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February 19, 2022 2:11 pm
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Israel’s ‘Passport Aliyah’ Crackdown Sparks Outrage

avatar by i24 News

Some 300 new immigrants from France arrive on a special “Aliyah Flight” organized by the Jewish Agency, at Ben-Gurion Airport in central Israel on July 23, 2018. More French Jews are expected to arrive. Photo: Miriam Alster/Flash90.

i24 News – Aliyah advocates are concerned about a new initiative that would force immigrant applicants to Israel to prove their intent to live in the Jewish state permanently and are not only after a passport.

Israel’s Interior Ministry is set to require all individuals applying to immigrate under the Law of Return to declare their plan to move to Israel “immediately” and “permanently,” Haaretz reported last week.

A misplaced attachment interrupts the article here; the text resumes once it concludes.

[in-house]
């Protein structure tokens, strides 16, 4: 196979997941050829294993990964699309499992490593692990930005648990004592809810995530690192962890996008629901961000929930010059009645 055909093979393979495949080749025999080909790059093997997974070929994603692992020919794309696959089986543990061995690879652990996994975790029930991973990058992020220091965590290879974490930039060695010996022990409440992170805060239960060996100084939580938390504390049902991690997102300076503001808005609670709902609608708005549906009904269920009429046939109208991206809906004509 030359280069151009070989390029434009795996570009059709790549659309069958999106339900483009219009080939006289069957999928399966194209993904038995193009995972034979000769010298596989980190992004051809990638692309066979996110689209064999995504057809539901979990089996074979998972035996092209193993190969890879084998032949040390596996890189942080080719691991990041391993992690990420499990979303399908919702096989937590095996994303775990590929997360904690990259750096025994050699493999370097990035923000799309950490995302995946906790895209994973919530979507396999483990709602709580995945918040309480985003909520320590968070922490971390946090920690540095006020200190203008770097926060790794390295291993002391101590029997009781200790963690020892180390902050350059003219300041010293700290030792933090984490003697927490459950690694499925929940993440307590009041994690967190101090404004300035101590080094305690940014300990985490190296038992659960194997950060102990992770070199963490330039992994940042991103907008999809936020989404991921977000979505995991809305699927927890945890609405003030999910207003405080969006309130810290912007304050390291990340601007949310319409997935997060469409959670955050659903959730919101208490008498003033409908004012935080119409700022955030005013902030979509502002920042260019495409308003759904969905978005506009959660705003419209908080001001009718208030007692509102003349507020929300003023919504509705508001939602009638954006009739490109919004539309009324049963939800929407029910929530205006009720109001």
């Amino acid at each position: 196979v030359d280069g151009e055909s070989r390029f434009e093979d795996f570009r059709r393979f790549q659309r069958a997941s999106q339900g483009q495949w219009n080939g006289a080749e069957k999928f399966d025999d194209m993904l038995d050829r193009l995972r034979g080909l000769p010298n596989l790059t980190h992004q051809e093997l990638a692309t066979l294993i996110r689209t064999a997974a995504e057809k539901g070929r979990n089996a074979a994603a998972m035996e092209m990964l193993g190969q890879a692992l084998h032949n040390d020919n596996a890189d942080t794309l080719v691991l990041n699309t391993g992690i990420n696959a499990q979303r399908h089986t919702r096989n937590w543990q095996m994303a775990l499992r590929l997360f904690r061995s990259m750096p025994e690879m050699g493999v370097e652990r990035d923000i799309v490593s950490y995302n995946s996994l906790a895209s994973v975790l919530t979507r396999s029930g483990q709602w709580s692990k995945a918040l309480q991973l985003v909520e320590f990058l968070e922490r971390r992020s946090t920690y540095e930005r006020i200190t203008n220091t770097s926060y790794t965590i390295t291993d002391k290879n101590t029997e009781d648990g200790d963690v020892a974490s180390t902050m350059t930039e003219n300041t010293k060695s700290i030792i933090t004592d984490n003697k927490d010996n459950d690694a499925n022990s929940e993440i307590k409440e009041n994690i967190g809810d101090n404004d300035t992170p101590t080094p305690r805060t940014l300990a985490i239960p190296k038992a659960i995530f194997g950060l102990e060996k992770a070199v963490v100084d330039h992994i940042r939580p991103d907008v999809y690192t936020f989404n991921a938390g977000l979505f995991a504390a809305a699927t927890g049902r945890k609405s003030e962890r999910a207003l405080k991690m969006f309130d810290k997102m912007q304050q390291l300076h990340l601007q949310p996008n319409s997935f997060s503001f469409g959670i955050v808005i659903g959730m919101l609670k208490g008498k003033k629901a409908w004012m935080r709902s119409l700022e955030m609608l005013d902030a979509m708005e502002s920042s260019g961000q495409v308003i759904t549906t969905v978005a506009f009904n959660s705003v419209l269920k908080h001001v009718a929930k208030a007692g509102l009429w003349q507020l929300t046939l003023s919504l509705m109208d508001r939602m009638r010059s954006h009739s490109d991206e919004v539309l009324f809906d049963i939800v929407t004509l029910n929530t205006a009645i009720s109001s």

Applicants would be posed with a list of questions to gauge how serious they are about immigrating and making Israel their new “center of life.”

Its purpose is to crack down on ‘passport aliyah’ – people who immigrate to Israel, without any intention of staying, to take advantage of the government’s financial support and travel benefits.

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The phenomenon has been especially common in recent years, as many immigrants found that having an Israeli passport makes traveling the world easier, according to Haaretz.

Israel’s Law of Return stipulates that immigrant visas shall be awarded “to every Jew who has expressed his desire to settle in Israel.”

Director of the Interior Ministry’s Population and Immigration Authority, Tomer Moskowitz, said the new regulation will simply enforce the law.

However, advocates for immigration to Israel argue that the law is being misinterpreted.

“The desire to settle in Israel doesn’t necessarily mean that the move has to be immediate or permanent,” said attorney Eli Nacht, deputy mayor of the southern city Ashdod.

“It’s part of an ongoing policy of restricting aliyah,” he added, Haaretz reported.

“They need to realize… that this is a global world and people travel around a lot. Sometimes, they’re not ready to decide where they want to settle permanently, and that needs to be respected.”

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